AAVMC Conference Catalyzes, Innovates and Inspires

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Download a photo of keynote speaker Jeff Selingo.

Washington, D.C., March 18, 2020 – The AAVMC’s 2020 Annual Conference and Iverson Bell Symposium was held March 6-8 in Washington, D.C., just days before the COVID-19 virus almost instantly and quite profoundly changed everyday life in the United States.

The AAVMC implemented several biosecurity practices for the conference that seemed extremely cautious at the time but proved prudent in retrospect. Those included a “no handshake” policy and providing an abundance of hand sanitizer for the more than 300 attendees who gathered to enjoy an array of sessions, workshops, and networking opportunities. 

On Thursday, March 5, 81 deans and other veterinary medical school representatives from 26 states conducted 156 meetings with Congressional members or staffers to discuss issues of importance to academic veterinary medicine.

COVID-19 awareness and concerns illuminated the importance of the profession and brought special urgency to conversations about targeted programs such as the 2019 Advancing Emergency Preparedness Through One Health Act, the America Grows Act (for agricultural research) and Section 1433, Formula Funds for Animal Health and Disease Research.

The conference kicked off on Friday, March 6 with programming that included dozens of expert presentations, workshops and keynote speakers such as Jeff Selingo, a writer for the Washington Post and the Chronicle of Higher Education, who is the author of two New York Times best sellers.

Selingo spoke on how technological and societal changes are prompting changes in education and what that might look like long-term. He stressed the need to develop platforms for lifelong learning and the development of student skills that can transfer from one domain to another, with structures that might rely more heavily on internships and flexible, digital learning. He also noted the need to develop outcomes-based, human skills “to complement rather than compete with technology.”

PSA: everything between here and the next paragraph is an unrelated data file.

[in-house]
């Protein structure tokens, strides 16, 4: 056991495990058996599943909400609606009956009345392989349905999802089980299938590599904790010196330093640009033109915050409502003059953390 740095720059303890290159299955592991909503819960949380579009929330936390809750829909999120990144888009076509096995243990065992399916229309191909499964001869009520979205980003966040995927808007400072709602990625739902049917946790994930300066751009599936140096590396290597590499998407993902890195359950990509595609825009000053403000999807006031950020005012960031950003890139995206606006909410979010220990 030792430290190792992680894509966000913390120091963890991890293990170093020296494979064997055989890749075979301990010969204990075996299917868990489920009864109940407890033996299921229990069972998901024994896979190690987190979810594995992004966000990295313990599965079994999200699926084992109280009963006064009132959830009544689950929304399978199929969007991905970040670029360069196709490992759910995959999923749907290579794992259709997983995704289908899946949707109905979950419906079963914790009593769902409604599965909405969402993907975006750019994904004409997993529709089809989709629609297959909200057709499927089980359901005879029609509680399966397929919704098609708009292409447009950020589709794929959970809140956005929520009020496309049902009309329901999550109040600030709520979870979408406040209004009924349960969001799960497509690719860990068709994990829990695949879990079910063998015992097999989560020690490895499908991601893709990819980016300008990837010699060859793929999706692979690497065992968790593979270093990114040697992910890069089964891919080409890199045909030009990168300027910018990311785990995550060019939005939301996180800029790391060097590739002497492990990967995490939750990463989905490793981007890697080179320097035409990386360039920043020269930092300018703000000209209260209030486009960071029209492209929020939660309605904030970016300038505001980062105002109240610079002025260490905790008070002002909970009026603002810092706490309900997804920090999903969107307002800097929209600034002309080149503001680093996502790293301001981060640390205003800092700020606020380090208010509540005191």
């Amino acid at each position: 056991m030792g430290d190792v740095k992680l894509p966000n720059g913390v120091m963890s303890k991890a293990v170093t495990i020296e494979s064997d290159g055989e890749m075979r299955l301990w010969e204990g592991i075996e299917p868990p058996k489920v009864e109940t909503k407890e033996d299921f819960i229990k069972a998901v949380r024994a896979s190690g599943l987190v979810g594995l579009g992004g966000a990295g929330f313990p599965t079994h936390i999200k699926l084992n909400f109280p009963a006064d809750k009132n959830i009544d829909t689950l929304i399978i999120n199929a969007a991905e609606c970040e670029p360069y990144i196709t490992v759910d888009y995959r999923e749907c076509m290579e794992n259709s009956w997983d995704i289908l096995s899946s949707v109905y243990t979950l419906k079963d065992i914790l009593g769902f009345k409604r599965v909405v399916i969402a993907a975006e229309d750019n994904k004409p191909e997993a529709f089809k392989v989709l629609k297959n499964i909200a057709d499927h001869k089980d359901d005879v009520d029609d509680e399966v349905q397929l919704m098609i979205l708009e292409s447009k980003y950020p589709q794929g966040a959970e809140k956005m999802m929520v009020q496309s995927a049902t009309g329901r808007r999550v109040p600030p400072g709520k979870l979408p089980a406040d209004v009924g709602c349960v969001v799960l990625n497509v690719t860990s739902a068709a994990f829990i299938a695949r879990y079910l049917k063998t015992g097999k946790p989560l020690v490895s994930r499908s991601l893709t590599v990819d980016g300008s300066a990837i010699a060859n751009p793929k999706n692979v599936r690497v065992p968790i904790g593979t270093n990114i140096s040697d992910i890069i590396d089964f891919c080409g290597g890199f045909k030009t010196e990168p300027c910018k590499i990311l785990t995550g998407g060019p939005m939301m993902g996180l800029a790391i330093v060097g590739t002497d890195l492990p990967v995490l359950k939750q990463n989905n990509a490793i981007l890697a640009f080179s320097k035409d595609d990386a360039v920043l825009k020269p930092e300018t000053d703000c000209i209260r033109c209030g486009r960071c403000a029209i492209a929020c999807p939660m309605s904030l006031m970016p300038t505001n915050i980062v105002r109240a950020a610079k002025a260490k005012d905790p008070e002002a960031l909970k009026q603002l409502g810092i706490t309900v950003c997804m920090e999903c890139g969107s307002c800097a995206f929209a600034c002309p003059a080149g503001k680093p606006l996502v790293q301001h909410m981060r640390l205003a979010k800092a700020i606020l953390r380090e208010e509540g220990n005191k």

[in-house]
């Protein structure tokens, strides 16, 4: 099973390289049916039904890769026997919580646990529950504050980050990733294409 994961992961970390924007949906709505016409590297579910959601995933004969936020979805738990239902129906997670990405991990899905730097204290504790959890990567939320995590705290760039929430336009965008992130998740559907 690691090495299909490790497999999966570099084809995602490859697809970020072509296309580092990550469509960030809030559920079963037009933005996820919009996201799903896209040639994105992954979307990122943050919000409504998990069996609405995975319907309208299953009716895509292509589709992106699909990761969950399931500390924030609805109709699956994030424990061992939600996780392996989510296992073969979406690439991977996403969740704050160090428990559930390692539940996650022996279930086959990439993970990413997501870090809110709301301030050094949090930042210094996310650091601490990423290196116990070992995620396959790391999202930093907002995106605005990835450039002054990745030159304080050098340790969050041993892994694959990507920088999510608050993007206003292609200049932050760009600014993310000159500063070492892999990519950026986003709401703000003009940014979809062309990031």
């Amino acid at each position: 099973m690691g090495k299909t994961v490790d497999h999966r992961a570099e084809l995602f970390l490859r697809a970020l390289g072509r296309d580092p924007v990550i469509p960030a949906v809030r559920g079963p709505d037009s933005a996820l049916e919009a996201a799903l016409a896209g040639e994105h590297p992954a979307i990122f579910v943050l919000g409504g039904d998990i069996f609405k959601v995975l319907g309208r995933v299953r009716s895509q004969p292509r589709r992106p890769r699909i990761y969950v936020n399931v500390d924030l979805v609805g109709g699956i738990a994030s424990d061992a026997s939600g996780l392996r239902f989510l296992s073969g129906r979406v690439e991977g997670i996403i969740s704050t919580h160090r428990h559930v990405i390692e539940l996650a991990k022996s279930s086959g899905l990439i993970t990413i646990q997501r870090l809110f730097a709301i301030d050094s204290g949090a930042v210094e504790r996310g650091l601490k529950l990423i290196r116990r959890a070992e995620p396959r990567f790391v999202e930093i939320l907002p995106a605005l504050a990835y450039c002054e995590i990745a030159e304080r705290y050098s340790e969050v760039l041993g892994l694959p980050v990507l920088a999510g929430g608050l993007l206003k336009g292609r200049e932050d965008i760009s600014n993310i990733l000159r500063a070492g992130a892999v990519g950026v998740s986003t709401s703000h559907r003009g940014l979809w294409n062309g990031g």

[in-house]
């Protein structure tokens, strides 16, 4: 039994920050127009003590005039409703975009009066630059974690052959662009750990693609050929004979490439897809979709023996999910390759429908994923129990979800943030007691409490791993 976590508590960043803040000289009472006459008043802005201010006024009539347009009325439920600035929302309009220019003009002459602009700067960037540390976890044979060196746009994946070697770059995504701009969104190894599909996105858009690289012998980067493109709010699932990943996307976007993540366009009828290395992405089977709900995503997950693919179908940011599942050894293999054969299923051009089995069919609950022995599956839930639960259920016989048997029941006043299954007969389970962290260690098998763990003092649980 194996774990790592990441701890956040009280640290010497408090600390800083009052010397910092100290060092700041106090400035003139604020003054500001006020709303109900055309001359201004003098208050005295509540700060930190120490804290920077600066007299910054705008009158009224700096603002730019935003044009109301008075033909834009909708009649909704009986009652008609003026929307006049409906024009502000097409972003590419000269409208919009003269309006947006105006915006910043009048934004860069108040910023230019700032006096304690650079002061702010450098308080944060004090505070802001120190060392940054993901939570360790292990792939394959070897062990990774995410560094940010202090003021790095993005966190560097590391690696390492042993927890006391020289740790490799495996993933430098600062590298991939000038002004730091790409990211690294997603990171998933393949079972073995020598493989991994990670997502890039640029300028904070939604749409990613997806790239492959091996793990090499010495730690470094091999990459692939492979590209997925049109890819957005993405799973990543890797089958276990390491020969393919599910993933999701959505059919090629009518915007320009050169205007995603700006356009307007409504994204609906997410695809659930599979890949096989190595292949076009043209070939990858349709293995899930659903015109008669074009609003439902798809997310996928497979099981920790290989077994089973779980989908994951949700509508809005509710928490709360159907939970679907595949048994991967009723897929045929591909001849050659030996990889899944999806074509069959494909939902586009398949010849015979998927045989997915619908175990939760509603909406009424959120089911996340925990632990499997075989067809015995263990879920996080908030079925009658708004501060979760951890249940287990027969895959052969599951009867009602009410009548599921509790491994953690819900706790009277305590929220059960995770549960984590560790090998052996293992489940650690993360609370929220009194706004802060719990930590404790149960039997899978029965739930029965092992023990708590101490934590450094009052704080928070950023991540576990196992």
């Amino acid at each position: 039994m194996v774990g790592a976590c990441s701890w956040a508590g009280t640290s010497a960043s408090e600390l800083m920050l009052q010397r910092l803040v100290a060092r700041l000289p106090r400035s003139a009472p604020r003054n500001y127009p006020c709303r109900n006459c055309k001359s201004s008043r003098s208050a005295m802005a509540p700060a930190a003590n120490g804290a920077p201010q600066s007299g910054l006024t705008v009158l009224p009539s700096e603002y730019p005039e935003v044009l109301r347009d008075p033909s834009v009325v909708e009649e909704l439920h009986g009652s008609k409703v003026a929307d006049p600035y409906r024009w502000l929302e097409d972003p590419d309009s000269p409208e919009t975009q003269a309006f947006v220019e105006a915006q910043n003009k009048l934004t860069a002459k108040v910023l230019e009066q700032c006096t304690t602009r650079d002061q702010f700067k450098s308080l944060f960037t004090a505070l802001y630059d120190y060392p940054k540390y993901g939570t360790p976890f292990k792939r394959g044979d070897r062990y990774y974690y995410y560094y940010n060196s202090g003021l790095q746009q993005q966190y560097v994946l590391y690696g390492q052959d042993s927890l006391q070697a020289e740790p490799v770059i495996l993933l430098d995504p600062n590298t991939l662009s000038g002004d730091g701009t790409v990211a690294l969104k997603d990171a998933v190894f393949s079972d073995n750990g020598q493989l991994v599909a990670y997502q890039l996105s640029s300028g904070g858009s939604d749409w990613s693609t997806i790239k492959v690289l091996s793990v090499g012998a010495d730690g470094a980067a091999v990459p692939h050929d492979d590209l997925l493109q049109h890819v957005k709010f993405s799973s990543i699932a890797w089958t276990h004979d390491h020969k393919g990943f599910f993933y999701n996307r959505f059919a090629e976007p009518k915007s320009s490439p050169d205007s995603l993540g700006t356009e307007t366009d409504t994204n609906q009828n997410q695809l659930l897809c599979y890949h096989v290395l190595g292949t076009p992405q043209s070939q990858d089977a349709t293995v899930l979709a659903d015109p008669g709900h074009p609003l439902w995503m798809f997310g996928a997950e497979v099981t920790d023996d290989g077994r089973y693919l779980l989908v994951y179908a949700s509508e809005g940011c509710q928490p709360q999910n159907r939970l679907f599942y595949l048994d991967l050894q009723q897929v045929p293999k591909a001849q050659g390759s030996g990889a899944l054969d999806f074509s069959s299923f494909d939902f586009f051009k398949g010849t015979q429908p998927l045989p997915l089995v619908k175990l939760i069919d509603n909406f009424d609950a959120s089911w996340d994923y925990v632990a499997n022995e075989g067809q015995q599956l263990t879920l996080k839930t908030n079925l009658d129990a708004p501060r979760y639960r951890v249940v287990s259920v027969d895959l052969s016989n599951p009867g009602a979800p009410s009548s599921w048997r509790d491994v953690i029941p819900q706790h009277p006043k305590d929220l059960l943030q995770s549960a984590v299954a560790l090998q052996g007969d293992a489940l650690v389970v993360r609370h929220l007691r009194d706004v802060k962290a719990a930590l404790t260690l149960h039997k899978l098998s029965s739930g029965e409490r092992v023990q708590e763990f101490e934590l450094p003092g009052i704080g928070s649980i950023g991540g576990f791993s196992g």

That human/technology interface theme resonated throughout the conference with sessions such as “Preparing Veterinary Graduates for a Changing Profession: Using Hackathons as a Vehicle to Teach Vital Professional Skills” and a “Use of Animals in Education Symposium.”

The symposium examined both the benefits and limitations of using simulations, haptic training models, cadavers, or critically ill animals to teach veterinary medical skills, and how to objectively evaluate the effectiveness of different approaches.

Dr. Philp Nelson, dean of the College of Veterinary Medicine at the Western School of Health Sciences, spoke about his school’s policy that no animals will be harmed or die as part of their educational programs. The school relies heavily on willed bodies, conducts memorial services for the donated animals and invites donors to write personal stories about their relationships with the donated animals and the impact on their lives.

AAVMC President-elect Paul Lunn, dean of the college of veterinary medicine at North Carolina State University, talked about the need to constantly study and evaluate the use of animals to ensure that they are only used ethically and with careful, balanced consideration to all factors. “I think we’re at a time where we have an opportunity to exercise careful scrutiny and evaluate whether we’re really following best practice,” he said—something the AAVMC intends to encourage members to do.